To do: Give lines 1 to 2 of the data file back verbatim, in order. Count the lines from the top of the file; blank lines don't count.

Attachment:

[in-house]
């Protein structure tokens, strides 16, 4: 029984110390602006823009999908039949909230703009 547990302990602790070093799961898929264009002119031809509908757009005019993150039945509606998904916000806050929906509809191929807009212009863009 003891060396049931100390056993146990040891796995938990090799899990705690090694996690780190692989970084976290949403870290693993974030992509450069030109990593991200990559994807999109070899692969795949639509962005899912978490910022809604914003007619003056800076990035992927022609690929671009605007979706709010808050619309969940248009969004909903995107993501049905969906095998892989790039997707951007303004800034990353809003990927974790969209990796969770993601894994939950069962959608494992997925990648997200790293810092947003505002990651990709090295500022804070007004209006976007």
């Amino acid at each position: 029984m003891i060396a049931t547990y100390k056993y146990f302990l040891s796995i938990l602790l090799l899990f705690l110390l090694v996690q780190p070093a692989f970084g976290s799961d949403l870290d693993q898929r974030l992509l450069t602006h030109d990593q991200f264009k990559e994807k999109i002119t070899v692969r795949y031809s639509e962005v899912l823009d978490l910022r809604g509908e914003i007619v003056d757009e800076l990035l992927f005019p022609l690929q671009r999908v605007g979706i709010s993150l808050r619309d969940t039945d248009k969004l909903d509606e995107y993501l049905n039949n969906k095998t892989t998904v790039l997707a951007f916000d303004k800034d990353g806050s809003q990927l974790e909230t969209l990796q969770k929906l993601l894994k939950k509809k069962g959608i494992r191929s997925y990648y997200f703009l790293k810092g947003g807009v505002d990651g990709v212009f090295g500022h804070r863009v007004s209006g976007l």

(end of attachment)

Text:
[in-house]
């Protein structure tokens, strides 16, 4: 029984110390602006823009999908039949909230703009 547990302990602790070093799961898929264009002119031809509908757009005019993150039945509606998904916000806050929906509809191929807009212009863009 003891060396049931100390056993146990040891796995938990090799899990705690090694996690780190692989970084976290949403870290693993974030992509450069030109990593991200990559994807999109070899692969795949639509962005899912978490910022809604914003007619003056800076990035992927022609690929671009605007979706709010808050619309969940248009969004909903995107993501049905969906095998892989790039997707951007303004800034990353809003990927974790969209990796969770993601894994939950069962959608494992997925990648997200790293810092947003505002990651990709090295500022804070007004209006976007």